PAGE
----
To learn more about səl̓ilw̓ətaʔɬ, check out these resources 

Week 7: Sḵwx̱wú7mesh Úxwumixw (Squamish Nation)

Sḵwx̱wú7mesh Úxwumixw territory include Burrard Inlet, English Bay, False Creek, and the Howe Sound watershed, with many people living in North Vancouver and West Vancouver (from About Our Nation). Úxwumixw is the Sk̲wx̲wú7mesh word for village, though today the word is used for Nation (from About Our Nation).  

Prior to 1923 Sḵwx̱wú7mesh Úxwumixw was several different Bands (as defined by the Federal Government) with 26 reserves, and in 1923 it was voted on by Sḵwx̱wú7mesh members to come together and form Sḵwx̱wú7mesh Úxwumixw (from About Our Nation). This past summer (2023) Sḵwx̱wú7mesh Úxwumixw celebrated the 100 anniversary of amalgamation day.  

Their language is known as Sk̲wx̲wú7mesh Snichim, and is part of the Salishan language family (from About Our Nation ; The Sníchim Foundation). Traditionally an oral language, a writing system for Sk̲wx̲wú7mesh Snichim was developed in 1990 (The Sníchim Foundation). 

You may have heard about the Seńákw development in the news. This developing is taking place on the village site of Seńákw, near False Creek. It was “an important hub for trade, commerce, social relationships, and cultural practices” however the land was illegally taken away from the Sk̲wx̲wú7mesh in 1913 to facilitate settlement of the area (from History of the Seńákw lands). Since the 1960s Sk̲wx̲wú7mesh Úxwumixw has been doing the work necessay to have the land returned (from History of the Seńákw lands). In her podcast Land Back, Gitxsan journalist Angela Sterritt talks with Sk̲wx̲wú7mesh members in episode 5, A Village Burned, about Seńákw.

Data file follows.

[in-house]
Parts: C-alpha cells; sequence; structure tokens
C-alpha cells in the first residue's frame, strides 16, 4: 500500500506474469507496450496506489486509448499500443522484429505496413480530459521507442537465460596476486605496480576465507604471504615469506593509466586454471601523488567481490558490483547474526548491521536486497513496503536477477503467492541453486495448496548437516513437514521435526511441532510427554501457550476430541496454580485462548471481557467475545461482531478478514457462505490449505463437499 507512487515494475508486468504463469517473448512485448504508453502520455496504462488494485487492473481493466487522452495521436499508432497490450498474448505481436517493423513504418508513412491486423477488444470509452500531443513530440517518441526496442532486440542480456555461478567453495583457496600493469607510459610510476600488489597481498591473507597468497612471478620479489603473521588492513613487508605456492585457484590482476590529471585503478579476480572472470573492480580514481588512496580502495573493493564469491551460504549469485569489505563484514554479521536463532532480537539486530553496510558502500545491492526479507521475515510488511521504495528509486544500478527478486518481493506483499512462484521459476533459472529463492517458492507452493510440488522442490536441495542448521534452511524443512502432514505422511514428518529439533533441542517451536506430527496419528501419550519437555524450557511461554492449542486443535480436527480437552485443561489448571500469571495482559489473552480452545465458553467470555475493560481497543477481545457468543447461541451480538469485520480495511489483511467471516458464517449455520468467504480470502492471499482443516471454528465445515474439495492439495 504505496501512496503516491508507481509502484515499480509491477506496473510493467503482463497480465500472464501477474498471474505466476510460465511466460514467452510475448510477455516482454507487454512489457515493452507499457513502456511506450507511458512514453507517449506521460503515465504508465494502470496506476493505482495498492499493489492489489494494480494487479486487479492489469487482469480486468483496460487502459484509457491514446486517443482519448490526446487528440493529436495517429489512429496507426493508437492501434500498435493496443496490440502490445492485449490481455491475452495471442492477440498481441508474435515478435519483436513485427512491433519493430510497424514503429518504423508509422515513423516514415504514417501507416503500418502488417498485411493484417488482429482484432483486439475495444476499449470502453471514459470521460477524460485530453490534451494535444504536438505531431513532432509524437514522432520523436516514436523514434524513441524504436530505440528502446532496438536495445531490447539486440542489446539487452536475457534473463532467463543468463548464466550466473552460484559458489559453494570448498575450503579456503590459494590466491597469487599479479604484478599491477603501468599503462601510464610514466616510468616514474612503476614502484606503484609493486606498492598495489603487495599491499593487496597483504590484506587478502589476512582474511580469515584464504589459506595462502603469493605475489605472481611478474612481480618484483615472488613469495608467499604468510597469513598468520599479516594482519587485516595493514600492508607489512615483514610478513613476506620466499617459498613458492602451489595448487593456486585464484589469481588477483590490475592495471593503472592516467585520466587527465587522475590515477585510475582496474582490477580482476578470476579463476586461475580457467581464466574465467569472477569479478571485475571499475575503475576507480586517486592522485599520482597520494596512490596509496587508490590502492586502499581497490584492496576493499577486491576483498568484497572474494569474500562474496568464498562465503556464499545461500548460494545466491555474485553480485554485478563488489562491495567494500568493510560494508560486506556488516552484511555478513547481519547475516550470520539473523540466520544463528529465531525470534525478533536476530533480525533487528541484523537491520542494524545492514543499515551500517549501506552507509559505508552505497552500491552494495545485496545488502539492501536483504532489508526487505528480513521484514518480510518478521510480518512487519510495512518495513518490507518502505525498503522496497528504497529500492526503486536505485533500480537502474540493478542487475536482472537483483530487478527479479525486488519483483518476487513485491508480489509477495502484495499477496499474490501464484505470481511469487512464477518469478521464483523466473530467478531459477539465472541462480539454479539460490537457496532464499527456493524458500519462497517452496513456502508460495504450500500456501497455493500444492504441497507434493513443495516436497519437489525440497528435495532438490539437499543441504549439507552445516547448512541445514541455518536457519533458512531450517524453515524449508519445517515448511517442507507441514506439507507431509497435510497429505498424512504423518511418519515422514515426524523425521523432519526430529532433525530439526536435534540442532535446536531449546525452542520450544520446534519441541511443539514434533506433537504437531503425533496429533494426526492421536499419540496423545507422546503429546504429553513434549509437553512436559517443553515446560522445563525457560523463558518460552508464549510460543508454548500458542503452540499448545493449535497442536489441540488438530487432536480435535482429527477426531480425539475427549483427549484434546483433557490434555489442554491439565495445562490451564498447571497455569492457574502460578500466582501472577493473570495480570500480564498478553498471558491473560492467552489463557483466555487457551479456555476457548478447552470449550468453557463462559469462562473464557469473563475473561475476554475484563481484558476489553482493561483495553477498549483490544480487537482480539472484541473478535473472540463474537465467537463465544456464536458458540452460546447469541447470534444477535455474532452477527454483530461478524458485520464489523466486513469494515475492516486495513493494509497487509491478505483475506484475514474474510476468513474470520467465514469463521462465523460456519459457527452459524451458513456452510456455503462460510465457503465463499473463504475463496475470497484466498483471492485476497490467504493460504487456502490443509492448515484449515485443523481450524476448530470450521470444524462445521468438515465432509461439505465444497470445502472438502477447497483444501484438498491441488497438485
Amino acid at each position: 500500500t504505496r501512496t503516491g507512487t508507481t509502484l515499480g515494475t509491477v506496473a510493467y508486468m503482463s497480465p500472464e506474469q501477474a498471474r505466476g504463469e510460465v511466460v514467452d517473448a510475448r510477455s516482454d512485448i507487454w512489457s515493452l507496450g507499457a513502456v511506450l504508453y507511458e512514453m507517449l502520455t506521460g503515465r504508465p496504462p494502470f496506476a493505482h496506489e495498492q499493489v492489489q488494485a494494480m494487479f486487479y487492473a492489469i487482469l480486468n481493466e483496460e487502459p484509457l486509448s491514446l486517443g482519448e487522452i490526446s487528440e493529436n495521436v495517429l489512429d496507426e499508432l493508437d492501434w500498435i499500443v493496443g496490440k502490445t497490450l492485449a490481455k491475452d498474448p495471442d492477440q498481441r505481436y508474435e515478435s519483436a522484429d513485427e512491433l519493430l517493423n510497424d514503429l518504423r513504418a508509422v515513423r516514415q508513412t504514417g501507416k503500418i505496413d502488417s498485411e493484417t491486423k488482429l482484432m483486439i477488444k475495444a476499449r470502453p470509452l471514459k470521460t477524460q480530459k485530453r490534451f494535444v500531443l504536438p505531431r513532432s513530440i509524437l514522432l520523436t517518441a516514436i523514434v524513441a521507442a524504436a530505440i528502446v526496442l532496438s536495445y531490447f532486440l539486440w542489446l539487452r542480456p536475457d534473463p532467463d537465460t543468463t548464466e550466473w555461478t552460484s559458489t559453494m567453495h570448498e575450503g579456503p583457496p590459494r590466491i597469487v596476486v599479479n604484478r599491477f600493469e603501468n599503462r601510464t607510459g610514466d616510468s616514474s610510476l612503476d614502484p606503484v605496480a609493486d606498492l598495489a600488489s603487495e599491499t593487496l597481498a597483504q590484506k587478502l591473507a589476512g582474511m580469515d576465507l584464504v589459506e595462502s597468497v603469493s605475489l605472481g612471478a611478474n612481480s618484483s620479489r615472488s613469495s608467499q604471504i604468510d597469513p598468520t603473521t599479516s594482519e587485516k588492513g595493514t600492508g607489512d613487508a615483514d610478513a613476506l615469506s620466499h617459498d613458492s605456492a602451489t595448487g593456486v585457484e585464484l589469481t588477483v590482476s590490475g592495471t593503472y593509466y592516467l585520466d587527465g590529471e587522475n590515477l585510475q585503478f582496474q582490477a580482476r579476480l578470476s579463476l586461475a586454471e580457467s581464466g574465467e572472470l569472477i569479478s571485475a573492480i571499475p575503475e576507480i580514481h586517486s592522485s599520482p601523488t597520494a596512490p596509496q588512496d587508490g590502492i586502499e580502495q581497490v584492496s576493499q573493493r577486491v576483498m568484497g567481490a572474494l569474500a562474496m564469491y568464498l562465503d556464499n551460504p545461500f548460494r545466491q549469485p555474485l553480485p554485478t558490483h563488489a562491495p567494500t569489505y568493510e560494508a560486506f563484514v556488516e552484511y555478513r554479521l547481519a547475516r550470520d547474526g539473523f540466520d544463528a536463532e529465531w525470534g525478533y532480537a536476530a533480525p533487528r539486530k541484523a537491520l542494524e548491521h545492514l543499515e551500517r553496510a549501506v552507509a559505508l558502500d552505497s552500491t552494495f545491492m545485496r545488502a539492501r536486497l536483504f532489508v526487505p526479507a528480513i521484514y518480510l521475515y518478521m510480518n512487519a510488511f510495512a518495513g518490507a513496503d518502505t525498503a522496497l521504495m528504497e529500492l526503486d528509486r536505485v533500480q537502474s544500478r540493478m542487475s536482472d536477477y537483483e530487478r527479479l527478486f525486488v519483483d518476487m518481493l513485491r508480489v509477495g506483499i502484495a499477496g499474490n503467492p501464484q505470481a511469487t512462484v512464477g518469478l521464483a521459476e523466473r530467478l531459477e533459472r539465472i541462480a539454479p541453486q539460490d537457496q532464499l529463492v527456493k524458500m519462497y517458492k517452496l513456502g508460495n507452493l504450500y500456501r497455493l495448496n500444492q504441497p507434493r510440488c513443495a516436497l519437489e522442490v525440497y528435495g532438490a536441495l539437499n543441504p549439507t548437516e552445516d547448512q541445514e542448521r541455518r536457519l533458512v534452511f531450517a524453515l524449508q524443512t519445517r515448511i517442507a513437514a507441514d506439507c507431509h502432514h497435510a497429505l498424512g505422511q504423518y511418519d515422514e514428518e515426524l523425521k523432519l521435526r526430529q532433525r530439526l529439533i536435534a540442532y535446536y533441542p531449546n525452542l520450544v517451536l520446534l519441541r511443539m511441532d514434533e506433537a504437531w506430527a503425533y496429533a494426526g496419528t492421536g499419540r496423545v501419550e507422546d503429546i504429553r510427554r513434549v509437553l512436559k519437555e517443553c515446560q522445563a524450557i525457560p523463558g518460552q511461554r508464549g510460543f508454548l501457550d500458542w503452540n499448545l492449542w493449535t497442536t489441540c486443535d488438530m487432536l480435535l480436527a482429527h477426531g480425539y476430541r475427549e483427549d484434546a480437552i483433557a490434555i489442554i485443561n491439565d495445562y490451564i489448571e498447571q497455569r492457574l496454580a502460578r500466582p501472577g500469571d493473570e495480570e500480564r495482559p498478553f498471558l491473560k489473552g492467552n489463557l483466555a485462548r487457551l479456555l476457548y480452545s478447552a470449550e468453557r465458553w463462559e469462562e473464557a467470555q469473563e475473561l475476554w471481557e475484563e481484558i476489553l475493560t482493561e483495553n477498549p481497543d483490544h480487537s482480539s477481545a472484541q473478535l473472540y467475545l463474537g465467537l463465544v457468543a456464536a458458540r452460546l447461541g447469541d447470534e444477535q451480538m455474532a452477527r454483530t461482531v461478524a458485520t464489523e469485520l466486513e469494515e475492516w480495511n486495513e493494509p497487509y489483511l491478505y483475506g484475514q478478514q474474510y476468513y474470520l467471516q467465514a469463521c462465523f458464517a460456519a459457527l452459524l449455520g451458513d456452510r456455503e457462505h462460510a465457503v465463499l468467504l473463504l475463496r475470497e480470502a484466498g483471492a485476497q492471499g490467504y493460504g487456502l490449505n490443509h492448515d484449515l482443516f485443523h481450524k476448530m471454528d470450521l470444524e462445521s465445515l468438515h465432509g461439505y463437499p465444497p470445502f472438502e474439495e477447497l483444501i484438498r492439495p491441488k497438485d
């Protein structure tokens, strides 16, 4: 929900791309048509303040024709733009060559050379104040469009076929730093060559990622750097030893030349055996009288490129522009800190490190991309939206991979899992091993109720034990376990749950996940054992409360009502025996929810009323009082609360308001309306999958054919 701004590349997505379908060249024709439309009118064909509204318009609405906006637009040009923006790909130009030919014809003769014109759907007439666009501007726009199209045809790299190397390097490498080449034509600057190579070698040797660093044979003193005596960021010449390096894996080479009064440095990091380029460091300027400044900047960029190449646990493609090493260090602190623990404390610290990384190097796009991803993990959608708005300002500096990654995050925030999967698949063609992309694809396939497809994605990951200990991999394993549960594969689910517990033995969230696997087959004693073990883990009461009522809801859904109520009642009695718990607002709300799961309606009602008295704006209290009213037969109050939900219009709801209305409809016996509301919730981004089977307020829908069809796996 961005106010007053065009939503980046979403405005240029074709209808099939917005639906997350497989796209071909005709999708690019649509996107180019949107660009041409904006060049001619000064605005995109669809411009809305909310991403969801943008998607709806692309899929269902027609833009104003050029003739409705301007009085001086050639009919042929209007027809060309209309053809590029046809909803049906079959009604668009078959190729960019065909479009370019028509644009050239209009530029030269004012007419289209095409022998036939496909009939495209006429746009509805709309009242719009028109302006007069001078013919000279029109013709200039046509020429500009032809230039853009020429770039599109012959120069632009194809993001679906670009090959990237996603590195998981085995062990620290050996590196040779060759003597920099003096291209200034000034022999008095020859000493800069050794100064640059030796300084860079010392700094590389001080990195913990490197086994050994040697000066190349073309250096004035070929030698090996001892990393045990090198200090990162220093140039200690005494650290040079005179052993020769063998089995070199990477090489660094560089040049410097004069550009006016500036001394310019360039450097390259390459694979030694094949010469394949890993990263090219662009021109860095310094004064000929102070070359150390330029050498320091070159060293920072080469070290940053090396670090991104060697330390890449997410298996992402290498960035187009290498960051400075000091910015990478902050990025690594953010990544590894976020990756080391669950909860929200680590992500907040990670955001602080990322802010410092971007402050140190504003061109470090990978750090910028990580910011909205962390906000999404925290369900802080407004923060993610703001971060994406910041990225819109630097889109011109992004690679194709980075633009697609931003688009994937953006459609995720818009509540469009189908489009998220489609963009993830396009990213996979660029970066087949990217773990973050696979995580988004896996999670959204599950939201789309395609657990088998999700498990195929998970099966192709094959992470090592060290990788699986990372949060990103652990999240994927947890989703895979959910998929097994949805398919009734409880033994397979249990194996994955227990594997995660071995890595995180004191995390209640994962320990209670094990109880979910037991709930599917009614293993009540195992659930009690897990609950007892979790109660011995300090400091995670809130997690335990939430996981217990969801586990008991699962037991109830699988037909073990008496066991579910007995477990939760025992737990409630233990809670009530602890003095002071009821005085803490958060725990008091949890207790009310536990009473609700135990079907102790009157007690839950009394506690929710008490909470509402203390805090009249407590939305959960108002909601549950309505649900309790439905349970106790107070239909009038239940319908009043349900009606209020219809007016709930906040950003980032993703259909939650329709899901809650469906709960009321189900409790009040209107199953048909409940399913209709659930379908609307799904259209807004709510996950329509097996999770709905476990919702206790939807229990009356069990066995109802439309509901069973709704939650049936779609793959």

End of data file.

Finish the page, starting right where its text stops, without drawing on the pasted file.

To learn more about Sḵwx̱wú7mesh Úxwumixw, check out these resources: 

Week 6: xʷməθkʷəy̓əm (Musqueam) 

xʷməθkʷəy̓əm gets their name from the məθkʷəy, which was a flowering plant that grew in the Fraser River estuary (David Suzuki Foundation, 2022). Xʷməθkʷəy̓əm can be translated to “People from where the məθkʷəy grows” (Musqueam First Nation & MOA, p. 8). A sχʷəy̓em̓ (ancient history) about the place explains that the sʔi:ɬqəy̓ (double headed serpent) travelled from xʷməm̓qʷe:m (Camosun Bog) to the stal̕əw̓ (river), creating a creek. During this creation, everything passed over by the sʔi:ɬqəy died, and became the məθkʷəy (from Musqueam’s Story).